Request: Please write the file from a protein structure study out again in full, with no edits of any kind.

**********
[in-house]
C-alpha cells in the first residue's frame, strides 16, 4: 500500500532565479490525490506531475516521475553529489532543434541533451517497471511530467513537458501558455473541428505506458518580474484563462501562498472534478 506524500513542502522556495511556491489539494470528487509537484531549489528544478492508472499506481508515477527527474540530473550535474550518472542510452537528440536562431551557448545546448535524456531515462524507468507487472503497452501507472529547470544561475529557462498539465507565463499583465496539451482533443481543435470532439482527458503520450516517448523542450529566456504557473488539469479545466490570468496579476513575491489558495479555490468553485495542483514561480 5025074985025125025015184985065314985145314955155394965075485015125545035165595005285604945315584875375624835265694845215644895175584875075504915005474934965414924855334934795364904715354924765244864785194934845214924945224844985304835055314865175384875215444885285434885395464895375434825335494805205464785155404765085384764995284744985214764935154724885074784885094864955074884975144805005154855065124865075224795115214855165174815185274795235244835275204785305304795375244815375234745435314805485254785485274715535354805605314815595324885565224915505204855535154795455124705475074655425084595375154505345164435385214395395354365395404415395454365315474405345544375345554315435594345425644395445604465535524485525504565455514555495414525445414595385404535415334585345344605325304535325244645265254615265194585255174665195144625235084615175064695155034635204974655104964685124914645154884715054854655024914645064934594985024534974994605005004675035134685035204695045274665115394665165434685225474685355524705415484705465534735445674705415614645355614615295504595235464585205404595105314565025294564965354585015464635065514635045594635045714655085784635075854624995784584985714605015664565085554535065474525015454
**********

[in-house]
C-alpha cells in the first residue's frame, strides 16, 4: 500500500532565479490525490506531475516521475553529489532543434541533451517497471511530467513537458501558455473541428505506458518580474484563462501562498472534478 506524500513542502522556495511556491489539494470528487509537484531549489528544478492508472499506481508515477527527474540530473550535474550518472542510452537528440536562431551557448545546448535524456531515462524507468507487472503497452501507472529547470544561475529557462498539465507565463499583465496539451482533443481543435470532439482527458503520450516517448523542450529566456504557473488539469479545466490570468496579476513575491489558495479555490468553485495542483514561480 5025074985025125025015184985065314985145314955155394965075485015125545035165595005285604945315584875375624835265694845215644895175584875075504915005474934965414924855334934795364904715354924765244864785194934845214924945224844985304835055314865175384875215444885285434885395464895375434825335494805205464785155404765085384764995284744985214764935154724885074784885094864955074884975144805005154855065124865075224795115214855165174815185274795235244835275204785305304795375244815375234745435314805485254785485274715535354805605314815595324885565224915505204855535154795455124705475074655425084595375154505345164435385214395395354365395404415395454365315474405345544375345554315435594345425644395445604465535524485525504565455514555495414525445414595385404535415334585345344605325304535325244645265254615265194585255174665195144625235084615175064695155034635204974655104964685124914645154884715054854655024914645064934594985024534974994605005004675035134685035204695045274665115394665165434685225474685355524705415484705465534735445674705415614645355614615295504595235464585205404595105314565025294564965354585015464635065514635045594635045714655085784635075854624995784584985714605015664565085554535065474525015454